The true size of megapixels
What is the true size of the megapixels?
Some of you may remember one of my past articles called "Will a resolution increase ..." where I expressed my dilemma about buying a new better camera.
Well, I looked into the problem a little bit further and I came up with a bit of a conspiracy theory regarding the megapixels race which I think it's a myth in some aspects.
This gimmick is used by manufacturers to make you feel as if your current camera is inadequate and needs to be replaced even if the new cameras coming into the market each year are only slightly better.
Small differences in pixel count, between say 5 MP and 8MP, are unimportant because pixel counts are a square function. It's exactly like calculating the area. It only takes a 40% increase in linear dimensions to double the pixel count! Doubling pixel the count only increases the real, linear resolution by 40%, which is pretty much invisible.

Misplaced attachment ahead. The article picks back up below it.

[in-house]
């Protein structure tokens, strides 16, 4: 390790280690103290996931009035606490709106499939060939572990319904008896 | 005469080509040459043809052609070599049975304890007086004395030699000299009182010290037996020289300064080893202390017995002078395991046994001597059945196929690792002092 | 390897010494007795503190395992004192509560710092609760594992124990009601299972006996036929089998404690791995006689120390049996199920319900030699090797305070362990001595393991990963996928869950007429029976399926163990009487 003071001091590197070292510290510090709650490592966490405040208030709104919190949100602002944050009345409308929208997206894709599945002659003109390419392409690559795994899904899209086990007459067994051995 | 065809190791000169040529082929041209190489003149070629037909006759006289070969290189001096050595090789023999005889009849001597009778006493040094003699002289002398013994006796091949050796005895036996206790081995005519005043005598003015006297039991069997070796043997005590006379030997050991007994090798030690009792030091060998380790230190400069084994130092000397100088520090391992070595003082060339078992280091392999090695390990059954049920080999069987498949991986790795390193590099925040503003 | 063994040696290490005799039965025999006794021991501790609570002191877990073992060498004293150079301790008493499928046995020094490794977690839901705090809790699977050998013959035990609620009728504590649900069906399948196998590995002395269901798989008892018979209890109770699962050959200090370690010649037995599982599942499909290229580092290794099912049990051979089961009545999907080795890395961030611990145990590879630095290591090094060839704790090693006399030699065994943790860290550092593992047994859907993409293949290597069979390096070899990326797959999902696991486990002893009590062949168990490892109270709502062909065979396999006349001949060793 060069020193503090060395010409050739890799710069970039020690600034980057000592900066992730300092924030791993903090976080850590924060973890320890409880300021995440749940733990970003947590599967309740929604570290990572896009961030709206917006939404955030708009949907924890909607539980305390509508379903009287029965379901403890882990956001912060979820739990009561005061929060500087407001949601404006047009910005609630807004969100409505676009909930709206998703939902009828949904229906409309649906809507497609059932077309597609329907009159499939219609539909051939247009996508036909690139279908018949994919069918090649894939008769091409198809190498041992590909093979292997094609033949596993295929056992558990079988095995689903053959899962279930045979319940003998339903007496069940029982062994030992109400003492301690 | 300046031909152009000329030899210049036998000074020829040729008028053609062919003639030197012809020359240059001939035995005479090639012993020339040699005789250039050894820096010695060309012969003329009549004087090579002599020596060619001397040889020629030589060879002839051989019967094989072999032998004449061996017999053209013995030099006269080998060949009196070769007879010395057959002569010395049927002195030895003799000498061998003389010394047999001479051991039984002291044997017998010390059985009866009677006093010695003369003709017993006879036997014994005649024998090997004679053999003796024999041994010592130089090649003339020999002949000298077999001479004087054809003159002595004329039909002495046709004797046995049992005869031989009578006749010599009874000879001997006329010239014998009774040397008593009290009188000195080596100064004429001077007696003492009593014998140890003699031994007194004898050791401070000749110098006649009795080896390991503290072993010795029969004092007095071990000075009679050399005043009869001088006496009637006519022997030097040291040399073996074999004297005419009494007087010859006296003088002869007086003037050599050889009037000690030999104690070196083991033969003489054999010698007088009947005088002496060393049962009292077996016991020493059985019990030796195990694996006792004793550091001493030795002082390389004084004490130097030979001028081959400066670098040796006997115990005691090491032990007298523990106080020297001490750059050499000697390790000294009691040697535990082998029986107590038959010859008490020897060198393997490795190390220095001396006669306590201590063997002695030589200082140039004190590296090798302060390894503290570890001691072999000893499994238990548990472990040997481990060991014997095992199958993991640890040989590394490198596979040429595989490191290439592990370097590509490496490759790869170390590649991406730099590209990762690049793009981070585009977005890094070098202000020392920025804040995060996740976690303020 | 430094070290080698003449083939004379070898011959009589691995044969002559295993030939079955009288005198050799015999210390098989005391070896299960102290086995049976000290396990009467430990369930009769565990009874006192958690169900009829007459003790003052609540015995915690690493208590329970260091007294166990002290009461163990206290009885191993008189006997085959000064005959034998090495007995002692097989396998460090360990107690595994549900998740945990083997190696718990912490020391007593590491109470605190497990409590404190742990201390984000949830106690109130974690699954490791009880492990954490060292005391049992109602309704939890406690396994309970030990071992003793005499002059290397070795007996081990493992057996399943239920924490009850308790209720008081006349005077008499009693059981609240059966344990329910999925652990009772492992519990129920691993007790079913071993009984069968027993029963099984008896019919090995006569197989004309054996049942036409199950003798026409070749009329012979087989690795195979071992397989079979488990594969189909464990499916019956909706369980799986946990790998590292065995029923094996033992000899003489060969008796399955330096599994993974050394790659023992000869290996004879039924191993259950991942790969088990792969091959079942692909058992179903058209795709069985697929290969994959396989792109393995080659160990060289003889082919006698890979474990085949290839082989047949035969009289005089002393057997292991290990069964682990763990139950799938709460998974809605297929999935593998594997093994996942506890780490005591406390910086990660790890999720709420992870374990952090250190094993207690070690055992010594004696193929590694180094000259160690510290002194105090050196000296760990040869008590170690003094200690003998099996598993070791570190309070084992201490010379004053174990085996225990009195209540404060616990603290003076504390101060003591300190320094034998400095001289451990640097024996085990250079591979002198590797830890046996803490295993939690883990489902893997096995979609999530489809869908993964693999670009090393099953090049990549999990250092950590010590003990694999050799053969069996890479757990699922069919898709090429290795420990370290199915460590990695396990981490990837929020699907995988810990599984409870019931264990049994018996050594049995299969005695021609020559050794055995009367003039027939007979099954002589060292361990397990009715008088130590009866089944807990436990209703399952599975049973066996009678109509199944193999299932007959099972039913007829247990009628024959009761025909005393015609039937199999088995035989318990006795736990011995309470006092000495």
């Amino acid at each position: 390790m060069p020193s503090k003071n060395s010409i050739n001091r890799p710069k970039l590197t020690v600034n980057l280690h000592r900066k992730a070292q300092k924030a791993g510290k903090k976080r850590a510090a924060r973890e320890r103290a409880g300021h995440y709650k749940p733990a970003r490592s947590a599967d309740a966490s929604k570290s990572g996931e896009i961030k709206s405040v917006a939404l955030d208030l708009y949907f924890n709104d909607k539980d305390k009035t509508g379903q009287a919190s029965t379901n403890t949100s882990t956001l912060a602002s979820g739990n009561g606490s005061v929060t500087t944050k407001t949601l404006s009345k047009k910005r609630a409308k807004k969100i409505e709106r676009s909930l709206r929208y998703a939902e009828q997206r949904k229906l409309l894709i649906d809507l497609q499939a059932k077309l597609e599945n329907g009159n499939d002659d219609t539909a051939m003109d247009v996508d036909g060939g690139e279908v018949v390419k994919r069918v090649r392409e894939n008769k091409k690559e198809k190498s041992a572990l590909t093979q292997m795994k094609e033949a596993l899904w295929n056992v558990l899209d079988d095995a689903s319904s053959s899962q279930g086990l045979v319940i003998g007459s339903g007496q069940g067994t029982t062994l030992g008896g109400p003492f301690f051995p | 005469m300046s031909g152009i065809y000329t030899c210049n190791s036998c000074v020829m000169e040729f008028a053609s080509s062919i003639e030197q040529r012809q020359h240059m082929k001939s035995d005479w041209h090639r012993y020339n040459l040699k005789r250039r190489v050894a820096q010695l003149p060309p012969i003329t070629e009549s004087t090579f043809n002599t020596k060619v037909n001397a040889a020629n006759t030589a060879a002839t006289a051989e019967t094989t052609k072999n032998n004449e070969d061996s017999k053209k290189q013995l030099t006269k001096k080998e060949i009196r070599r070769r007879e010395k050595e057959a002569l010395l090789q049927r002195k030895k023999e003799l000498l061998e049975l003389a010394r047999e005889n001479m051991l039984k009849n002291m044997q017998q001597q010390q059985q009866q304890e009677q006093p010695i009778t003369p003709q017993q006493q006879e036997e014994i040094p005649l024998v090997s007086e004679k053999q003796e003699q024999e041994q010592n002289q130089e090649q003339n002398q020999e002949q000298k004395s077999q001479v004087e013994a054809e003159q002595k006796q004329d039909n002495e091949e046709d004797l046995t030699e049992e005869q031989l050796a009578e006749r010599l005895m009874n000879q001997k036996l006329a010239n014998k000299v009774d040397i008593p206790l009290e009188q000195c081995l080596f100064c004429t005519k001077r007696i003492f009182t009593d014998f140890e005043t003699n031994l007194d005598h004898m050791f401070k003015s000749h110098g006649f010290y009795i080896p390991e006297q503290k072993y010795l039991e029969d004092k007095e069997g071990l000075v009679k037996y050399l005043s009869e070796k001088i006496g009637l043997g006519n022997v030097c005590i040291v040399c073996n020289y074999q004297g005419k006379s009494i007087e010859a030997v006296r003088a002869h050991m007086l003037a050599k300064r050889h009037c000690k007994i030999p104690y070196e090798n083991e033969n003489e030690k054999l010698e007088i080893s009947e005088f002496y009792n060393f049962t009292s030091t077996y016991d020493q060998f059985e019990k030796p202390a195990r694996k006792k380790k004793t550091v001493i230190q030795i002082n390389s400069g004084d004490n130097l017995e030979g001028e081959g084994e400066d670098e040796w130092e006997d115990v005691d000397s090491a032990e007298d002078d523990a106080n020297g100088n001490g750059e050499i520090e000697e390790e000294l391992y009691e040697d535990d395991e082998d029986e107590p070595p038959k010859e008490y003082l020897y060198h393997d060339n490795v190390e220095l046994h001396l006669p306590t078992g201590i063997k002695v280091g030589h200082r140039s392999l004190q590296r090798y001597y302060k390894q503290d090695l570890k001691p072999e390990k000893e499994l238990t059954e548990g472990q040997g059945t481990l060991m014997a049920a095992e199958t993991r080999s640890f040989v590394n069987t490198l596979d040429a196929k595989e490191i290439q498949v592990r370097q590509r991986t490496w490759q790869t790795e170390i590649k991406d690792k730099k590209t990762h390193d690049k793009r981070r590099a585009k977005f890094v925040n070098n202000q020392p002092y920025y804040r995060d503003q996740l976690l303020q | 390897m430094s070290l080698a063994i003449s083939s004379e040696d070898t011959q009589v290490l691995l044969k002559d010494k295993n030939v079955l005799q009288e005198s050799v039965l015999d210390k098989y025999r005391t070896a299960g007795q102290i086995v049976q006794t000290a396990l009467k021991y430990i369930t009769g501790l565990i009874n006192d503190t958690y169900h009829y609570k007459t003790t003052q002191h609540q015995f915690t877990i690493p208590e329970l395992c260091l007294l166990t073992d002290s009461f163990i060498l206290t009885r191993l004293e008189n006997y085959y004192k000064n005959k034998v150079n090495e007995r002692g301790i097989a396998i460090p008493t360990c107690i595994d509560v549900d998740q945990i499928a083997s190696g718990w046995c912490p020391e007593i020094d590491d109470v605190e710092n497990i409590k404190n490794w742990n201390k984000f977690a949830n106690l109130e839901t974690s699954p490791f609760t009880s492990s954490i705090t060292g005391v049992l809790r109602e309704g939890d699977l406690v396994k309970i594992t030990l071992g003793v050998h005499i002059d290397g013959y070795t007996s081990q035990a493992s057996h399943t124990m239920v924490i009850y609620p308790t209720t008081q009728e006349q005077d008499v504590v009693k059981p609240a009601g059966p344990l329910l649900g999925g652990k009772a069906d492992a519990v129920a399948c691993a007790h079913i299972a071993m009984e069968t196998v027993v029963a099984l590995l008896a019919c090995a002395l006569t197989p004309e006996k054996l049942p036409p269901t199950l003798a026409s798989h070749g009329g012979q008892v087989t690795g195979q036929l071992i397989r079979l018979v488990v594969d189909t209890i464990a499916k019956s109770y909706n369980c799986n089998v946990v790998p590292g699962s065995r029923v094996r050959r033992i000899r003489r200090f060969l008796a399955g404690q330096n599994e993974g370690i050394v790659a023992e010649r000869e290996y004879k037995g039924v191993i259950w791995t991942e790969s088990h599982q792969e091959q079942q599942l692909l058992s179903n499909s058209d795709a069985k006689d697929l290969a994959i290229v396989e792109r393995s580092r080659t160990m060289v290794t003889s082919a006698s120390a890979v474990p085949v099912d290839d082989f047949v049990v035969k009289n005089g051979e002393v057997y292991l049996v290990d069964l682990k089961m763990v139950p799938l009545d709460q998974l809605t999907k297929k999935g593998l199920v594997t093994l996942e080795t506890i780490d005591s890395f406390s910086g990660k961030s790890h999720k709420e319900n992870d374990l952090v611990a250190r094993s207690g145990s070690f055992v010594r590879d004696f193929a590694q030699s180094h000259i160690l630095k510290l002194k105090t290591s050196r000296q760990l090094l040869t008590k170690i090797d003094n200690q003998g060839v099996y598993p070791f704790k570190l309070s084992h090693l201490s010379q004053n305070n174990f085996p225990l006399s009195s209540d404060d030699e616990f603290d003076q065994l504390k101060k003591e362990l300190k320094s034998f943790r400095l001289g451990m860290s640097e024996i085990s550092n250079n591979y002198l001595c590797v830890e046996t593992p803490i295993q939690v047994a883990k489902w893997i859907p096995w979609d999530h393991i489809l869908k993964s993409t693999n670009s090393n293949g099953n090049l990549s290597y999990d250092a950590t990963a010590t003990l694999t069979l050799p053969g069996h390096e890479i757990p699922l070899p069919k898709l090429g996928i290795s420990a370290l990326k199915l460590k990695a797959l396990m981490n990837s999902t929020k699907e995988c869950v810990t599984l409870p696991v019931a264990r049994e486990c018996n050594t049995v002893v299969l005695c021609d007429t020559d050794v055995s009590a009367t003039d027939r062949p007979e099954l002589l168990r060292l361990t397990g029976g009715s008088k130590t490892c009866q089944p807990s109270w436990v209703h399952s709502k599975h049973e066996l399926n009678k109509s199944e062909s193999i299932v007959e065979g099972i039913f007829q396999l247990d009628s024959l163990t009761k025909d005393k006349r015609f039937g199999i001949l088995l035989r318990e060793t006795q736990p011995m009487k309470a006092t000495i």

One needs at least a doubling of linear resolution to make an obvious improvement. This is the same as quadrupling the megapixels. A simple doubling of megapixels, even if all else remained the same, is very subtle. The factors that matter, like color and sharpening algorithms, are far more significant.
The megapixel myth is also prevalent because humans always want a single number by which something's goodness can be judged.
Unfortunately, it's all a myth because the number of megapixels (MP) a camera has, has very little to do with how the image looks. Even worse, plenty of lower MP cameras can make better images than poorer cameras with more MP.
Photo credits: Andra Mohorea.